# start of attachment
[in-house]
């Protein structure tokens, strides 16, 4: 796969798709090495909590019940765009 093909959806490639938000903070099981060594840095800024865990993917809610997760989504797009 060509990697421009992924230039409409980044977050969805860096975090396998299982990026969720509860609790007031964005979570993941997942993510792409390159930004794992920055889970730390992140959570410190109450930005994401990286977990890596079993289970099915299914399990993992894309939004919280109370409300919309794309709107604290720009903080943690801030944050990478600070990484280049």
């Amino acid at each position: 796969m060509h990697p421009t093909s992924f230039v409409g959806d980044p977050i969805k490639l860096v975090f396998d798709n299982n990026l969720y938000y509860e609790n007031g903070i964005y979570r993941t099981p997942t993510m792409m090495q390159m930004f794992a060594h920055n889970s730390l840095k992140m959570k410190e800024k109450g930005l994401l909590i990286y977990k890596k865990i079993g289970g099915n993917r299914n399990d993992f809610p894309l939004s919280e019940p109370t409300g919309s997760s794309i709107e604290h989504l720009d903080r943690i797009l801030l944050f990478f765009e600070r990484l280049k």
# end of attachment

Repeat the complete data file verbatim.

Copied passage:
[in-house]
């Protein structure tokens, strides 16, 4: 796969798709090495909590019940765009 093909959806490639938000903070099981060594840095800024865990993917809610997760989504797009 060509990697421009992924230039409409980044977050969805860096975090396998299982990026969720509860609790007031964005979570993941997942993510792409390159930004794992920055889970730390992140959570410190109450930005994401990286977990890596079993289970099915299914399990993992894309939004919280109370409300919309794309709107604290720009903080943690801030944050990478600070990484280049």
């Amino acid at each position: 796969m060509h990697p421009t093909s992924f230039v409409g959806d980044p977050i969805k490639l860096v975090f396998d798709n299982n990026l969720y938000y509860e609790n007031g903070i964005y979570r993941t099981p997942t993510m792409m090495q390159m930004f794992a060594h920055n889970s730390l840095k992140m959570k410190e800024k109450g930005l994401l909590i990286y977990k890596k865990i079993g289970g099915n993917r299914n399990d993992f809610p894309l939004s919280e019940p109370t409300g919309s997760s794309i709107e604290h989504l720009d903080r943690i797009l801030l944050f990478f765009e600070r990484l280049k």